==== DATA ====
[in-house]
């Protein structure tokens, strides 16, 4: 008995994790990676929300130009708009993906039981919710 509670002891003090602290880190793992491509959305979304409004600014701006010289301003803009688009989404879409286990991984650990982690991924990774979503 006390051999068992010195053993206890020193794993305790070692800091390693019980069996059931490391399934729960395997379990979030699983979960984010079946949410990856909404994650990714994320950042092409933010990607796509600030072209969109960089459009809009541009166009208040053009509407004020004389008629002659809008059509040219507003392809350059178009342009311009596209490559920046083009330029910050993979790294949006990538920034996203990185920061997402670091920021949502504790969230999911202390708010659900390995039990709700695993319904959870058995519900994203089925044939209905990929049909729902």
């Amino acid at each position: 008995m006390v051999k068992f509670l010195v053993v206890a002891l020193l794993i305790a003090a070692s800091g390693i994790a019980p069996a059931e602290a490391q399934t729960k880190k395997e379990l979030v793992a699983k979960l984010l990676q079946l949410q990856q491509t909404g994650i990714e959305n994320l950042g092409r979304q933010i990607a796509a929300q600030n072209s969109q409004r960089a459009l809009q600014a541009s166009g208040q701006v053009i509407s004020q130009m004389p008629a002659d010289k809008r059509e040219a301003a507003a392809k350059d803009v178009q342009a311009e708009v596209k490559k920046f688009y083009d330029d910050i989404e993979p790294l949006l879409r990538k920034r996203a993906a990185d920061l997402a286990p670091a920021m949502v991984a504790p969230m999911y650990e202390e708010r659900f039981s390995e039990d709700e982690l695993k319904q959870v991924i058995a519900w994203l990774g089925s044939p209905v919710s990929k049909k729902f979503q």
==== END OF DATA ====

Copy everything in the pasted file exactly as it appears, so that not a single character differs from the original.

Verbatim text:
[in-house]
């Protein structure tokens, strides 16, 4: 008995994790990676929300130009708009993906039981919710 509670002891003090602290880190793992491509959305979304409004600014701006010289301003803009688009989404879409286990991984650990982690991924990774979503 006390051999068992010195053993206890020193794993305790070692800091390693019980069996059931490391399934729960395997379990979030699983979960984010079946949410990856909404994650990714994320950042092409933010990607796509600030072209969109960089459009809009541009166009208040053009509407004020004389008629002659809008059509040219507003392809350059178009342009311009596209490559920046083009330029910050993979790294949006990538920034996203990185920061997402670091920021949502504790969230999911202390708010659900390995039990709700695993319904959870058995519900994203089925044939209905990929049909729902």
């Amino acid at each position: 008995m006390v051999k068992f509670l010195v053993v206890a002891l020193l794993i305790a003090a070692s800091g390693i994790a019980p069996a059931e602290a490391q399934t729960k880190k395997e379990l979030v793992a699983k979960l984010l990676q079946l949410q990856q491509t909404g994650i990714e959305n994320l950042g092409r979304q933010i990607a796509a929300q600030n072209s969109q409004r960089a459009l809009q600014a541009s166009g208040q701006v053009i509407s004020q130009m004389p008629a002659d010289k809008r059509e040219a301003a507003a392809k350059d803009v178009q342009a311009e708009v596209k490559k920046f688009y083009d330029d910050i989404e993979p790294l949006l879409r990538k920034r996203a993906a990185d920061l997402a286990p670091a920021m949502v991984a504790p969230m999911y650990e202390e708010r659900f039981s390995e039990d709700e982690l695993k319904q959870v991924i058995a519900w994203l990774g089925s044939p209905v919710s990929k049909k729902f979503q």